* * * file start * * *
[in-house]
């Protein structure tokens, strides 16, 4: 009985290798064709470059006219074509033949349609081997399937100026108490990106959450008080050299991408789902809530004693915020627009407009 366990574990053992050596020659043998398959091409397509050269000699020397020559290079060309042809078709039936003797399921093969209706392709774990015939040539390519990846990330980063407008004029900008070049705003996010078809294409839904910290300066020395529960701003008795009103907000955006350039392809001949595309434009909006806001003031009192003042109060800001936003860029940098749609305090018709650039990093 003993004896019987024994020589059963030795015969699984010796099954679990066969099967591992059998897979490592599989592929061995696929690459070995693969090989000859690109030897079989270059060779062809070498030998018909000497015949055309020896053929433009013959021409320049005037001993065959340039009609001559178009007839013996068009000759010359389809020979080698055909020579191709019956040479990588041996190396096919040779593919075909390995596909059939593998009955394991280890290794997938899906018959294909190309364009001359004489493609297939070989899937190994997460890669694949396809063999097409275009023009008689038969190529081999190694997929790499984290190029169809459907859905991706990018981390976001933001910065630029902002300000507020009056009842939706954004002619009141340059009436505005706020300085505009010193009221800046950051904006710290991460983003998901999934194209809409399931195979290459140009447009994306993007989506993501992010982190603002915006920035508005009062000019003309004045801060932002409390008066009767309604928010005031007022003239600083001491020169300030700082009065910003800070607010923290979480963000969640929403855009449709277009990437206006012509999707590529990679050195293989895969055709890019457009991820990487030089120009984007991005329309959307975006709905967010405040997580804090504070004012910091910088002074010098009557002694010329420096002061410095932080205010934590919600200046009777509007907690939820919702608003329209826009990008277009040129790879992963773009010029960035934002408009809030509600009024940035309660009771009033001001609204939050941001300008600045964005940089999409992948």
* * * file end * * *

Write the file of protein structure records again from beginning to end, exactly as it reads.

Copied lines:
[in-house]
């Protein structure tokens, strides 16, 4: 009985290798064709470059006219074509033949349609081997399937100026108490990106959450008080050299991408789902809530004693915020627009407009 366990574990053992050596020659043998398959091409397509050269000699020397020559290079060309042809078709039936003797399921093969209706392709774990015939040539390519990846990330980063407008004029900008070049705003996010078809294409839904910290300066020395529960701003008795009103907000955006350039392809001949595309434009909006806001003031009192003042109060800001936003860029940098749609305090018709650039990093 003993004896019987024994020589059963030795015969699984010796099954679990066969099967591992059998897979490592599989592929061995696929690459070995693969090989000859690109030897079989270059060779062809070498030998018909000497015949055309020896053929433009013959021409320049005037001993065959340039009609001559178009007839013996068009000759010359389809020979080698055909020579191709019956040479990588041996190396096919040779593919075909390995596909059939593998009955394991280890290794997938899906018959294909190309364009001359004489493609297939070989899937190994997460890669694949396809063999097409275009023009008689038969190529081999190694997929790499984290190029169809459907859905991706990018981390976001933001910065630029902002300000507020009056009842939706954004002619009141340059009436505005706020300085505009010193009221800046950051904006710290991460983003998901999934194209809409399931195979290459140009447009994306993007989506993501992010982190603002915006920035508005009062000019003309004045801060932002409390008066009767309604928010005031007022003239600083001491020169300030700082009065910003800070607010923290979480963000969640929403855009449709277009990437206006012509999707590529990679050195293989895969055709890019457009991820990487030089120009984007991005329309959307975006709905967010405040997580804090504070004012910091910088002074010098009557002694010329420096002061410095932080205010934590919600200046009777509007907690939820919702608003329209826009990008277009040129790879992963773009010029960035934002408009809030509600009024940035309660009771009033001001609204939050941001300008600045964005940089999409992948």